Q: The accused in a criminal case failed to appear in person before the court. Accordingly, the trial court declared his bail forfeited. The trial court gave the bondsmen a 30-day period to produce the accused or a reasonable explanation for their non-production. However, two years had passed from the time the court ordered the forfeiture and still no judgment had been rendered against the bondsmen for the amount of the bail. Instead, an order of execution was issued and the property was put up for sale and was awarded to the highest bidders in good faith.
Can the bondsmen still go after the property, on the ground that the trial court did not render a judgment against them?
Section 21, Rule 114 of the Revised Rules on Criminal Procedure clearly provides for the procedure to be followed before a bail bond may be forfeited and a judgment on the bond rendered against the surety. There are two requisites before the trial court judge may rule adversely against the bondsmen in cases when the accused fails to appear in court. First, the non-appearance by the accused is cause for the judge to summarily declare the bond as forfeited. Second, the bondsmen, after the summary forfeiture of the bond, are given 30 days within which to produce the principal and to show cause why a judgment should not be rendered against them for the amount of the bond.
It is only after this 30-day period (during which the bondsmen are afforded the opportunity to be heard by the trial court) that the trial court may render a judgment on the bond against the bondsmen. Judgment against the bondsmen cannot be entered unless such judgment is preceded by the order of forfeiture and an opportunity given to the bondsmen to produce the accused or to adduce satisfactory reason for their inability to do so.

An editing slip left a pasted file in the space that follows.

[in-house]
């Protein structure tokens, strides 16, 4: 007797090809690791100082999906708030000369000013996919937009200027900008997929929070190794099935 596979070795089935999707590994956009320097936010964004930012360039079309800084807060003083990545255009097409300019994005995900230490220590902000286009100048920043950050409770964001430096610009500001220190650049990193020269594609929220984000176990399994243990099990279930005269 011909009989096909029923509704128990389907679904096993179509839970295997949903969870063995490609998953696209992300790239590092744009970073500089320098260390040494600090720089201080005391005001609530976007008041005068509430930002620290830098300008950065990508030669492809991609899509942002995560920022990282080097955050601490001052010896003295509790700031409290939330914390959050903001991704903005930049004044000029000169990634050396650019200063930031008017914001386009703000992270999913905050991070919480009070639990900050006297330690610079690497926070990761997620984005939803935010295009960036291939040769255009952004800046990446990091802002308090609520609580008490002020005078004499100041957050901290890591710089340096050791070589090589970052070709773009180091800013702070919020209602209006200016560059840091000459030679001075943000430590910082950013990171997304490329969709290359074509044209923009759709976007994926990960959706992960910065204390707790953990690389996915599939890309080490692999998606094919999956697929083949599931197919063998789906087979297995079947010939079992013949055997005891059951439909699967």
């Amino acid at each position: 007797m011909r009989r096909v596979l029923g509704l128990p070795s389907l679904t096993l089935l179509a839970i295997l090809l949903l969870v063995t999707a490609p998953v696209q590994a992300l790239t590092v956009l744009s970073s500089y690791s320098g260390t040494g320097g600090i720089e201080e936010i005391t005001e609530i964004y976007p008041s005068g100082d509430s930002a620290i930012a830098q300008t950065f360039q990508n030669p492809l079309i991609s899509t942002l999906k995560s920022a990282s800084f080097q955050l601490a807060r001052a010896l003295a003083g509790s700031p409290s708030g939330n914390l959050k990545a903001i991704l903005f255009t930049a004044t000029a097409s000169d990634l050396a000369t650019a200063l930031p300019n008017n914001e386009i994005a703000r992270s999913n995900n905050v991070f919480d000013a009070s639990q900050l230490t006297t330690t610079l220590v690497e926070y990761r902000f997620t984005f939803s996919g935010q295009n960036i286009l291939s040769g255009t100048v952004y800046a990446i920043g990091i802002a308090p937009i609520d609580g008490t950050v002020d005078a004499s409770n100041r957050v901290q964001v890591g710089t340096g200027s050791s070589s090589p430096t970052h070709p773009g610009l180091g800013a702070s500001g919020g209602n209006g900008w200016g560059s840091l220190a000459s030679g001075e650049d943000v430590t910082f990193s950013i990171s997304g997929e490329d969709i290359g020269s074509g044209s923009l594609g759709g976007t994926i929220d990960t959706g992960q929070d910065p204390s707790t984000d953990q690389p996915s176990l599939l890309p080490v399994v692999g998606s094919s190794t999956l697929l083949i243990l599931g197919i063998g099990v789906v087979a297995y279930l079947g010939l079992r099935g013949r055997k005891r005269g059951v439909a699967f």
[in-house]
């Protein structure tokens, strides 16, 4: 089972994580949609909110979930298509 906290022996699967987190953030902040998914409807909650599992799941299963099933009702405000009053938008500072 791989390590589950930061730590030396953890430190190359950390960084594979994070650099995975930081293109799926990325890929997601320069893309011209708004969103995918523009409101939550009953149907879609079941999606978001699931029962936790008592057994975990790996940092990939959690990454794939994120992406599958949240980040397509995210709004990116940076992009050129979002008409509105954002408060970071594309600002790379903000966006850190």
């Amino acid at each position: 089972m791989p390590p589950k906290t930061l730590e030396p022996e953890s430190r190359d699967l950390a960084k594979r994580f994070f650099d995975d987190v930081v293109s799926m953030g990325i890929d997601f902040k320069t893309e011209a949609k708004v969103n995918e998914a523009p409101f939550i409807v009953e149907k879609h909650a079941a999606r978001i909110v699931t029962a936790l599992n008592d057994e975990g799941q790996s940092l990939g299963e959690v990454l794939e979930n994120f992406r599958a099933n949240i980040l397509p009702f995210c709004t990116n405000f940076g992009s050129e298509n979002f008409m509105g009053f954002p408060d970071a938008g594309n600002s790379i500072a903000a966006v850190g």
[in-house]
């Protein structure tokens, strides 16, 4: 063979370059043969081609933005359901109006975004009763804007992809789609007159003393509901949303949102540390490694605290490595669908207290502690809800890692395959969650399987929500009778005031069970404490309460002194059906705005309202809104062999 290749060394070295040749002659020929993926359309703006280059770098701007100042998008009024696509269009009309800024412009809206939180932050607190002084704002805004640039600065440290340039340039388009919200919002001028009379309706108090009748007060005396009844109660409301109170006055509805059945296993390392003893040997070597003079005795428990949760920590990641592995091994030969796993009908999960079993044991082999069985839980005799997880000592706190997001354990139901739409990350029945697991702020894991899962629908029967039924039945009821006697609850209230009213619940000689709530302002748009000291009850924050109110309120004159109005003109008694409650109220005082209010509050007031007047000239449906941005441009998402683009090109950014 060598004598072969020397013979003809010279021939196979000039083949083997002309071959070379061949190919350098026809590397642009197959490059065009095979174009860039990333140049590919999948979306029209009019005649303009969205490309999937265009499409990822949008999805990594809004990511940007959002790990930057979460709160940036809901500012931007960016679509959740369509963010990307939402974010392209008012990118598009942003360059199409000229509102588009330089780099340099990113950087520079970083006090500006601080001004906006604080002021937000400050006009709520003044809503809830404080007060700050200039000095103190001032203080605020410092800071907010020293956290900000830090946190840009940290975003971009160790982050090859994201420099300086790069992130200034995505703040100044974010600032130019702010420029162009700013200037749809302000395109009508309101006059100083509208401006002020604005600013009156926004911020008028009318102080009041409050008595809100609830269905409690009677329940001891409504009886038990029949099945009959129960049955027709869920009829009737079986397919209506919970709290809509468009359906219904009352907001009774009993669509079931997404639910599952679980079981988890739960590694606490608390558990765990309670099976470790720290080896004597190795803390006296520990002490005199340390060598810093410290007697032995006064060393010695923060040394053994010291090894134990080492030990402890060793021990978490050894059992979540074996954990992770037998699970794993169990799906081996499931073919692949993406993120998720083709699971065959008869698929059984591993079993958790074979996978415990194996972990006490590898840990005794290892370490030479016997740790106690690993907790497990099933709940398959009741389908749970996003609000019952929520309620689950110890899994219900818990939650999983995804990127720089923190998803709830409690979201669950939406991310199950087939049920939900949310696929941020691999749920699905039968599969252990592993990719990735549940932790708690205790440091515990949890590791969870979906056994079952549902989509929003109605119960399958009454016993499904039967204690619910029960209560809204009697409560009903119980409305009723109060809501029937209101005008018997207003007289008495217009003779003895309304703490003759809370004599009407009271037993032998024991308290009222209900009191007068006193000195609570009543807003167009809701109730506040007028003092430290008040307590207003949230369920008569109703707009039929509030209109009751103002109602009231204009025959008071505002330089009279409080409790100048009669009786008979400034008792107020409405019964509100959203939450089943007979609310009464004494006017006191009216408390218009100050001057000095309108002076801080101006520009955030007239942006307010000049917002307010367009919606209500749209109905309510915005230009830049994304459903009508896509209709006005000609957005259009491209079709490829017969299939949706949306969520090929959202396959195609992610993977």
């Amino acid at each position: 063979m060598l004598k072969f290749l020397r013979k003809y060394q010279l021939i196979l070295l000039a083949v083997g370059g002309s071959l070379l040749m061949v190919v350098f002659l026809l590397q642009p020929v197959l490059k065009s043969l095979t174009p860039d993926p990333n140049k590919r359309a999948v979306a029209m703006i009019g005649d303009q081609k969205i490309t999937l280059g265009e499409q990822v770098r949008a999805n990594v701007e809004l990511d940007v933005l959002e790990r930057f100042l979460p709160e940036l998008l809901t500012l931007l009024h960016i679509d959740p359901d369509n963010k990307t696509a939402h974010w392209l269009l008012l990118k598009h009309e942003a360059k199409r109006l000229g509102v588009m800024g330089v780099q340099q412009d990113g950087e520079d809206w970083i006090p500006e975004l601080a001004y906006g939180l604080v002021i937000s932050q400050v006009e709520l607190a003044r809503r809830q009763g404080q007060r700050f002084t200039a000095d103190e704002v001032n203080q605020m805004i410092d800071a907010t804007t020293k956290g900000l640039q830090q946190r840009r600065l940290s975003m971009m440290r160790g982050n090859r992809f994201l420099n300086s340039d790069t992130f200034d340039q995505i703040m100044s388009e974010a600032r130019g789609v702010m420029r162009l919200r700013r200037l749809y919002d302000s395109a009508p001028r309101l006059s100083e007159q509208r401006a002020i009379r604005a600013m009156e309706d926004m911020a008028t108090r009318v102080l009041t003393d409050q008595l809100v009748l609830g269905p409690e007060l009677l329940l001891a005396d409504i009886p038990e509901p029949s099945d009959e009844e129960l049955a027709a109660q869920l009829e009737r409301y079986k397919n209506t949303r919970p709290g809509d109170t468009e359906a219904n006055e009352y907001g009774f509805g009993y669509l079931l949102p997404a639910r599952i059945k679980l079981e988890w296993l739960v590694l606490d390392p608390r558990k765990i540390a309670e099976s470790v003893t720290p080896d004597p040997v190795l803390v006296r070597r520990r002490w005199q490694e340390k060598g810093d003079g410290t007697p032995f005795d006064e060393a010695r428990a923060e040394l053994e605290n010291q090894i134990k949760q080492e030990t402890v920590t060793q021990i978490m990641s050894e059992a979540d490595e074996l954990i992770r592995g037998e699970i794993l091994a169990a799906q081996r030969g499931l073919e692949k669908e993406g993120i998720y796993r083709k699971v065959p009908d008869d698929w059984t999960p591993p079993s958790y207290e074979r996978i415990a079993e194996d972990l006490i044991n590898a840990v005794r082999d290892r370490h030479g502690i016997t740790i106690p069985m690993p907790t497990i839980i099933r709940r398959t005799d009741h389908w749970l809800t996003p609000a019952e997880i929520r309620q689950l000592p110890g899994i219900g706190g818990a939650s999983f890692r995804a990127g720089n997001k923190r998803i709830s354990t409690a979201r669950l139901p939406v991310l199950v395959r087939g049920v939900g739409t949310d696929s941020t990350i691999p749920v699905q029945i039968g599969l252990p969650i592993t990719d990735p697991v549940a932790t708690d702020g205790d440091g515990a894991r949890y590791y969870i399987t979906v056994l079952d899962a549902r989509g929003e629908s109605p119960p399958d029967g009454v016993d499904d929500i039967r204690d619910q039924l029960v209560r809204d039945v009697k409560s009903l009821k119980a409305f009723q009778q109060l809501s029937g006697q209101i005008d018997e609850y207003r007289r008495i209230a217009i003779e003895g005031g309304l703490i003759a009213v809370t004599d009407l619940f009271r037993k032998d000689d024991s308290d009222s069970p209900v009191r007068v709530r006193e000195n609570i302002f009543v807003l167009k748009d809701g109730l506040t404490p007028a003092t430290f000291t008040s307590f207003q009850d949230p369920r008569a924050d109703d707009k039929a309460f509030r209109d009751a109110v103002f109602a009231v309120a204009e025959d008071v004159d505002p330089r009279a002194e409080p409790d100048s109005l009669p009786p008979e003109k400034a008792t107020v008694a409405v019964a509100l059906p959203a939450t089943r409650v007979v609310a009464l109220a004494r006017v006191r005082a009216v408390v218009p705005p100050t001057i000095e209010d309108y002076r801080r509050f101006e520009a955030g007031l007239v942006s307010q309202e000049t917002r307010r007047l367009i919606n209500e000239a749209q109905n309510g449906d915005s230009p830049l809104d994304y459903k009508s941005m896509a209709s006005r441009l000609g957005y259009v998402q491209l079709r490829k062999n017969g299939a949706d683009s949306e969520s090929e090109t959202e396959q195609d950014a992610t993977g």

In this case, no such judgment was ever issued and neither has an amount been fixed for which the bondsmen may be held liable. The law was not strictly observed and this violated the bondsmen’s right to procedural due process.
The issue of good faith in buying the property at the auction sale is not material. Since the execution and sale of the land was invalid, the basis for which title to the land had been issued has no more leg to stand on.
Case: Mendoza v. Alarma, G.R. No. 151970, May 7, 2008.
Photo: Jackson West, Creative Commons, Flickr